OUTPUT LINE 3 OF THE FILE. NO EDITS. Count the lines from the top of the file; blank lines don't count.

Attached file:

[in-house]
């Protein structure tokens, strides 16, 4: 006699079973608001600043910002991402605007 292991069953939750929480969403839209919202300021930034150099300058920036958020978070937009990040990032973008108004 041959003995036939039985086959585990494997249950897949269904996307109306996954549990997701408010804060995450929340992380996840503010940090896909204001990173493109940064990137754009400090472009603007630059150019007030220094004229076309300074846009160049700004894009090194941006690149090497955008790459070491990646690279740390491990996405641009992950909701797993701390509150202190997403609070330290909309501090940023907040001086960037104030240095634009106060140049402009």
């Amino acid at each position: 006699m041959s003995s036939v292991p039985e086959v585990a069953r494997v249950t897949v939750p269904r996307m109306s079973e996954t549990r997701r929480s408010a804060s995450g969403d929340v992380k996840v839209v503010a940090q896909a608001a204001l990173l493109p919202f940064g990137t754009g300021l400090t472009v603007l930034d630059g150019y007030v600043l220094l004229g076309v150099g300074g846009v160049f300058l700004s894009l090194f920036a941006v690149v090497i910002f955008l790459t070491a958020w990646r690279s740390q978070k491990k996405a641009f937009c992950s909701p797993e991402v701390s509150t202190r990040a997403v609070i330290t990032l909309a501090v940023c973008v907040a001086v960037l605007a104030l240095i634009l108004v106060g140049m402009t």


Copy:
């Amino acid at each position: 006699m041959s003995s036939v292991p039985e086959v585990a069953r494997v249950t897949v939750p269904r996307m109306s079973e996954t549990r997701r929480s408010a804060s995450g969403d929340v992380k996840v839209v503010a940090q896909a608001a204001l990173l493109p919202f940064g990137t754009g300021l400090t472009v603007l930034d630059g150019y007030v600043l220094l004229g076309v150099g300074g846009v160049f300058l700004s894009l090194f920036a941006v690149v090497i910002f955008l790459t070491a958020w990646r690279s740390q978070k491990k996405a641009f937009c992950s909701p797993e991402v701390s509150t202190r990040a997403v609070i330290t990032l909309a501090v940023c973008v907040a001086v960037l605007a104030l240095i634009l108004v106060g140049m402009t």